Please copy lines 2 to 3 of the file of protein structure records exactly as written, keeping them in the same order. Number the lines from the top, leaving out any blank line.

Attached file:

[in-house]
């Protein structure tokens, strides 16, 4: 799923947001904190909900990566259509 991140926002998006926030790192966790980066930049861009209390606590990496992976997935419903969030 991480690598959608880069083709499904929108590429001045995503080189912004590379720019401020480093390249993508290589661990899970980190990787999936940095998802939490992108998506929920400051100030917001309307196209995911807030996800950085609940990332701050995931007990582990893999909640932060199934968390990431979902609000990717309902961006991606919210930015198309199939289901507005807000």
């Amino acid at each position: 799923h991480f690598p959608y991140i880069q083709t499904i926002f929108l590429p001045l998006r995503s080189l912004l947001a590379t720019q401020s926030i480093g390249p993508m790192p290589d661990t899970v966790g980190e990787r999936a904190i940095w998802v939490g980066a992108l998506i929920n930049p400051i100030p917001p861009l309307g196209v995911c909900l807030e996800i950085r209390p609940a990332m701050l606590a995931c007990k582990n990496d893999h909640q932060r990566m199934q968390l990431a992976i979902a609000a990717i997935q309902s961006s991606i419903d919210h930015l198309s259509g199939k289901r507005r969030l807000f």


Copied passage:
């Protein structure tokens, strides 16, 4: 799923947001904190909900990566259509 991140926002998006926030790192966790980066930049861009209390606590990496992976997935419903969030 991480690598959608880069083709499904929108590429001045995503080189912004590379720019401020480093390249993508290589661990899970980190990787999936940095998802939490992108998506929920400051100030917001309307196209995911807030996800950085609940990332701050995931007990582990893999909640932060199934968390990431979902609000990717309902961006991606919210930015198309199939289901507005807000």
């Amino acid at each position: 799923h991480f690598p959608y991140i880069q083709t499904i926002f929108l590429p001045l998006r995503s080189l912004l947001a590379t720019q401020s926030i480093g390249p993508m790192p290589d661990t899970v966790g980190e990787r999936a904190i940095w998802v939490g980066a992108l998506i929920n930049p400051i100030p917001p861009l309307g196209v995911c909900l807030e996800i950085r209390p609940a990332m701050l606590a995931c007990k582990n990496d893999h909640q932060r990566m199934q968390l990431a992976i979902a609000a990717i997935q309902s961006s991606i419903d919210h930015l198309s259509g199939k289901r507005r969030l807000f």